Great outdoors attracts more men in Highlands to childcare work

Ewan McCreath''has joined the Men and Childhood Practice course at Inverness College in the University of the Highlands and Islands.
Ewan McCreath''has joined the Men and Childhood Practice course at Inverness College in the University of the Highlands and Islands.
Share this article
0
Have your say

The “Nordic outdoor vibe” is being credited for attracting men in the Highlands to a new course aimed at improving the gender balance among those looking after Scotland’s nursery-age children.

Men from a range for backgrounds – from bar tenders to bank workers and even a senior school pupil – have signed up for the Men and Childhood Practice 12-week fast-tracked evening course which has just started at Inverness College in the University of the Highlands and Islands.

Forest kindergartens are the core feature of childcare in Nordic nations such as Finland, Norway and Sweden.

Forest kindergartens are the core feature of childcare in Nordic nations such as Finland, Norway and Sweden.

Those successfully completing the course, which can also be done by video conferencing, are guaranteed an interview for the university’s HNC Childhood Practice course in August.

Forest kindergartens, the core feature of childcare in Nordic nations such as Finland, Norway and Sweden, sees youngsters spend the majority of their day exploring. Their use is proving a hit with new applicants.

Scandinavian countries have set targets of around 20 per cent for male childcare workers. However, only 4 per cent of childcare workers are men, and the Highlands is a region where men have been traditionally reluctant to consider the profession.

Scotland is facing a childcare shortage with the Scottish Government estimating that 11,000 (up to 9,000 full-time equivalents) childcare workers are needed from August 2020 to meet its commitment to provide 30 hours of free childcare to eligible two, three and four-year-olds.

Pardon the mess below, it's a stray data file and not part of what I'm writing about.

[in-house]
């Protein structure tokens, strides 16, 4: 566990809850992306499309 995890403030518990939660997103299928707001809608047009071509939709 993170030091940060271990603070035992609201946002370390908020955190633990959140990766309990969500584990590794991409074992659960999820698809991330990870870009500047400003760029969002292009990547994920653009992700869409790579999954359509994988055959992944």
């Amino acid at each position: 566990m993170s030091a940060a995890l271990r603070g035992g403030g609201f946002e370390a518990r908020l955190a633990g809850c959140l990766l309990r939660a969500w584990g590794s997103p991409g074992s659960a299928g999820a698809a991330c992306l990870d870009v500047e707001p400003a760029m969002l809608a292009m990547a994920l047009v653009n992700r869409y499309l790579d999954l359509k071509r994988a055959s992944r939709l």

Ewan McCreath, 29, from Inverness, a full-time bar tender who has joined the course, said: “A while back I worked with Ayr United Football Academy as a general assistant at their Easter and summer camps for children, being outside and playing five-a-side.

“What attracts me to a career in childcare is the whole variety of it but especially the ‘outdoor classroom’ forest kindergarten idea and getting the chance to show them that there’s so much to experience outside. I like to show children the way things can be configured differently, from building a den from sticks to developing a sense of adventure and exploration.”

McCreath added: “But a lot of men I know wouldn’t want to do a course like this, there’s a macho thing that they would worry about how they were perceived.”

Julie Jones, co-lecturer and programme coordinator, said: “With the new access hours for childcare starting in 2020, outdoor space will be used as a classroom. This aspect is definitely attracting men who have worked in areas like forestry or construction and don’t want to be just stuck indoors.

“It could well be that men might be more risk-averse because they’ve had more experience of being outdoors.”

Jones added: “Not all children have a positive role model in their lives. Having men in childcare balances this out.

“I’ve worked with men in childcare and they tend to have a more relaxed, laid-back approach without preconceived ideas.

“Women are more focused on getting the job done.”

The Scottish Funding Council has awarded £23,600 from the Men in Early Years Challenge Fund for the course.